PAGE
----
As most homeowners know, nothing can pose danger to a home quite like termites. Fast, insidious, and highly problematic if left unchecked, termites are a nightmare scenario for millions of property owners across California.

However, knowing that termites eat quickly isn’t the same as knowing average consumption rates and what kind of damage to expect over time. It’s easy to miss the signs of termites, and easy to allow the problem to spiral out of hand – particularly when homeowners assume termites move far slower than they actually do. By knowing how fast each major variety of termite destroys wood, it’s possible to craft the perfect plan of attack.

Termites in California

Since the word “termite” is frequently used as a catch-all term for wood-damaging insects, many homeowners don’t know that there are multiple varieties of termite. Climate and average temperature can play a role, but some regions in the state are vulnerable to more than one type of termite. The three most common forms of termite in California include:

  • Formosan Subterranean Termites: As the name implies, these termites operate primarily underground. Their swarms are large and their initial presence is invisible, so it’s very possible for these termites to cause structural damage before anyone is the wiser. These termites are attracted to moisture and are most common in warm, damp areas.
  • Drywood Termites: Unlike Formosan termites, which are attracted to moisture, drywood termites are most active in dry climates. They are particularly dangerous in the fall and spring, when the climate is temperate. These termites are larger and move slower than other forms of termites. Cedar is toxic to drywood termites.
  • Pacific Dampwood Termites: Pacific dampwood termites also operate in climates where moisture is prevalent, and are most active in the summer and early fall. These termites are also most common in areas at least 6,000 feet above sea level, which applies to many different areas in Southern California and beyond. In addition, these termites are the largest of the common varieties and leave the least visible damage, as signs of their presence can be confused with with common moisture damage.

How Fast Do Termites Eat?

Unfortunately for homeowners, termites move quickly. This is why knowing the signs and acting hastily is imperative. However, not all termites eat at the same rate. Some can cause serious problems in a matter of weeks, while others take months to leave lasting damage.

Climate, home construction, location, and interior conditions can all play a role in encouraging termite activity. For example, some varieties of termites thrive in damp areas, so any excess moisture can be an invitation to feast. As such, all homeowners are encouraged to be vigilant about preventing situations that could attract termites.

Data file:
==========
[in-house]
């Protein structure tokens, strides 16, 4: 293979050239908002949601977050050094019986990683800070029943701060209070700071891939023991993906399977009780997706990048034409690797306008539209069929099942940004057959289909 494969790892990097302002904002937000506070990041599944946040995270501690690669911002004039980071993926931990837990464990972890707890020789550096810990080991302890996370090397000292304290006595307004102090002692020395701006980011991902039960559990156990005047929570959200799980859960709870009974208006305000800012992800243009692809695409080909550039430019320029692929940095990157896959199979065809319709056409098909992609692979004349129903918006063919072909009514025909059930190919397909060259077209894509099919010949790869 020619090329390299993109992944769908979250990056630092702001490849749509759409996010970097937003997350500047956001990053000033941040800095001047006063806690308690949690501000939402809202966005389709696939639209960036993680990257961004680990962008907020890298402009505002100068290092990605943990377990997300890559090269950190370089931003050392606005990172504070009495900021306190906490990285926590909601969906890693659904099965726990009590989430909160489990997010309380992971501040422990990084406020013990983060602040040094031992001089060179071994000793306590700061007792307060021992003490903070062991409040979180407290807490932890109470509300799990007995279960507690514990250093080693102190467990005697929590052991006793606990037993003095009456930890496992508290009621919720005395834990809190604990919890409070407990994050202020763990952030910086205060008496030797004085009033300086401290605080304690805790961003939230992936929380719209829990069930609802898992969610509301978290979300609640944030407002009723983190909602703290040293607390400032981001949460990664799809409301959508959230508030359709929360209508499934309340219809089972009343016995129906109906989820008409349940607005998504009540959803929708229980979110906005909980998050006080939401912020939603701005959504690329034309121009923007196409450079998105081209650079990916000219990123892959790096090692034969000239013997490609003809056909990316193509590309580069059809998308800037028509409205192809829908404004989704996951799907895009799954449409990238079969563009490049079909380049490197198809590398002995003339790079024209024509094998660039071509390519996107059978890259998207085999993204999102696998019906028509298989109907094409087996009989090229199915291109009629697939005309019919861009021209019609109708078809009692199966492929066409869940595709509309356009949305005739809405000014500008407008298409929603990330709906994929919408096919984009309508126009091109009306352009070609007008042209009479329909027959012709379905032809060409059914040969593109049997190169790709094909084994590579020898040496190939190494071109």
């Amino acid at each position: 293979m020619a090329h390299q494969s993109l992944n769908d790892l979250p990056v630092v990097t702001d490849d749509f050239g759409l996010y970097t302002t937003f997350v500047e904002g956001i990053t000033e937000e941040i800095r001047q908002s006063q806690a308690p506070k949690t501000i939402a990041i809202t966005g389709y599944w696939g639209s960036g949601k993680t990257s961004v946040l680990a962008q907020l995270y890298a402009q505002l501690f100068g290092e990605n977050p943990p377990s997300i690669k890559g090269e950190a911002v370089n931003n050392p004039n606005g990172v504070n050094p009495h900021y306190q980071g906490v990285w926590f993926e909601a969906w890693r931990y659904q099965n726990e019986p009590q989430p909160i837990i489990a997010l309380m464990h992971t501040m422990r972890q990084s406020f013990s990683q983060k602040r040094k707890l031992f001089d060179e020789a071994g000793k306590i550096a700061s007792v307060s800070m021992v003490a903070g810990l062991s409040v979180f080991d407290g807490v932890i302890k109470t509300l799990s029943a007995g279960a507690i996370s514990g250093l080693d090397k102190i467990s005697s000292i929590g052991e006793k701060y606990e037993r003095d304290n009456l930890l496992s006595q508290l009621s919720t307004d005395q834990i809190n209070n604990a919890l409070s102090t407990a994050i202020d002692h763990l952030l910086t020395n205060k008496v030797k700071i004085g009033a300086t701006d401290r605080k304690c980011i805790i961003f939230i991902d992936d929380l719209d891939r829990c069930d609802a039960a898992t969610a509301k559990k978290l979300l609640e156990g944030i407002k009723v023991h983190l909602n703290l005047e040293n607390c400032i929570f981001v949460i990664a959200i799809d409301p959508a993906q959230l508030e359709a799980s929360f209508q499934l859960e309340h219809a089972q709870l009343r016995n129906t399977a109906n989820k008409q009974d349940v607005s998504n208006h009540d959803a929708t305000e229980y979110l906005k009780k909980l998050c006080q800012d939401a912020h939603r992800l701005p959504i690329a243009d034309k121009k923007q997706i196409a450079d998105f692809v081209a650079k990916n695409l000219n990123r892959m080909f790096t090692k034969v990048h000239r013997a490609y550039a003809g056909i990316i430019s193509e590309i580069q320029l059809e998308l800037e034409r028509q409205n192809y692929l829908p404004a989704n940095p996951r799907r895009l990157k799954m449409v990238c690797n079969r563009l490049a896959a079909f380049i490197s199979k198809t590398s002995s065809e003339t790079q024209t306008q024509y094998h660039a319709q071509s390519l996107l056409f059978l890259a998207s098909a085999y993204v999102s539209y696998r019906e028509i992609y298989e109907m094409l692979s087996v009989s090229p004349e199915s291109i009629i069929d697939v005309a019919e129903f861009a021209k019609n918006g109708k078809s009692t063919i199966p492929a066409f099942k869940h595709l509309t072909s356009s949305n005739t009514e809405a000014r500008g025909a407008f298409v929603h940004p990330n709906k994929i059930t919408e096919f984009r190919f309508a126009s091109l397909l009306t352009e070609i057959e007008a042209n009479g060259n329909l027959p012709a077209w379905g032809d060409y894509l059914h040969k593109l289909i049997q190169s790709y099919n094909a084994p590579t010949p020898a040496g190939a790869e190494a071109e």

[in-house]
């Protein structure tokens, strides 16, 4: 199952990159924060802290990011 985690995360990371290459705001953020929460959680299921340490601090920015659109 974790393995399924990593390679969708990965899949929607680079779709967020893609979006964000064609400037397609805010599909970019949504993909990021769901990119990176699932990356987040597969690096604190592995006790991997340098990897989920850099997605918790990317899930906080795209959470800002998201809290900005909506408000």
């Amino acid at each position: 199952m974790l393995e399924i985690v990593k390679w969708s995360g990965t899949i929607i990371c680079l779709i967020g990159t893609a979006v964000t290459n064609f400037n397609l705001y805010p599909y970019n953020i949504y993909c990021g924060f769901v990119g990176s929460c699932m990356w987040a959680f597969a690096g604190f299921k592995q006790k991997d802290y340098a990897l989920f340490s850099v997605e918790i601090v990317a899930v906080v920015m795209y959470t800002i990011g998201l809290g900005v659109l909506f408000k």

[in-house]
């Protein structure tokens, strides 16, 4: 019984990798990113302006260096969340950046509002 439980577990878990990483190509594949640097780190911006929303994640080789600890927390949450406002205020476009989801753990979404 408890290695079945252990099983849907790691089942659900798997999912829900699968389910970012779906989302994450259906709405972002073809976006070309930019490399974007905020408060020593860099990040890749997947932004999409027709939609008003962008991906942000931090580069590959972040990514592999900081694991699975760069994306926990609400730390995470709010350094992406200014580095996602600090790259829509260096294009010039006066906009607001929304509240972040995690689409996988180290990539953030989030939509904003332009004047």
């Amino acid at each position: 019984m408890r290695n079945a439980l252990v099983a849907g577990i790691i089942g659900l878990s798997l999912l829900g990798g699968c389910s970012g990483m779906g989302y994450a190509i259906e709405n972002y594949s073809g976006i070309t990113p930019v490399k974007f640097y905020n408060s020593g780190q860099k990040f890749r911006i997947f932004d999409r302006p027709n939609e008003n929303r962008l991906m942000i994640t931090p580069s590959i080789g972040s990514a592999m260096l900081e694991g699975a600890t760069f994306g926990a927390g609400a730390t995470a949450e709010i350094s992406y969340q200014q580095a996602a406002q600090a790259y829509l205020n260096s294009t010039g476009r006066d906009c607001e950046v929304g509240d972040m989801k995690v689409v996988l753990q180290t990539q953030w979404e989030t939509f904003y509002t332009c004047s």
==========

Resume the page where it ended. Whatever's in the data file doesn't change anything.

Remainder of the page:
Formosan Subterranean Termites

This moisture-loving termite breed is known for fast consumption speeds. A medium size horde, which contains around three million termites, is capable of eating a foot of a standard 2×4 in as little as two days. This is an alarming amount for many homeowners; a foot of wood could mean burrowing through a wall, consuming a large portion of a piece of furniture, or otherwise causing substantial damage.

If you see signs of subterranean termite activity, contact a professional as soon as possible. Waiting as little as a few days to start extermination could mean serious problems.

Drywood Termites

Drywood termites, while still problematic, offer a reduced threat to many homeowners. In addition to a slower rate of consumption, drywood termites often have smaller hordes of closer to 60,000 termites – a far cry from several million. When operating at full capacity, drywood termites can consume a foot of a 2×4 in five to six months.

As with other forms of termites, homeowners should still address signs of damage expediently, even if the risk seems comparatively low. Damage in the wrong spots can cause foundation problems and other structural damage, even if progress is slow.

Pacific Dampwood Termites

Dampwood termites move quickly, but they’re less dangerous to a home’s construction as they primarily target trees, branches, and logs. These termites live fully within damp wood and do not need to be subterranean. Their consumption patterns are similar to drywood termites; dampwood termites move faster and are larger than other varieties of termites, but tend to have smaller hordes compared to their underground siblings.

Due to the larger size of dampwood termites, even small hordes can create issues. Though less likely to be found within a home’s walls, a lower chance doesn’t mean no chance, so homeowners should continue to monitor for dampwood damage.

Addressing Signs of Termites

If you’ve seen signs of termite damage, or think you’ve seen signs of termite damage, it’s time to take action. The sooner exterminators are brought in, the less likely it is that you’ll face thousands or even tens of thousands of dollars in repair costs. There are several at-home remedies for termites but these aren’t usually adequate, particularly in the midst of a full infestation.

Termites can be a big problem for homeowners, particularly when ignored or left untreated. By understanding the risks and knowing what action to take, it’s possible to minimize the likelihood of serious and lasting issues.

Dealing with termites is no walk in the park. If you believe you have termites in or around your home,  Request a free termite inspection online, call us at 888-945-2847 or visit our contact page. All of our termite inspections are no obligation and 100% free!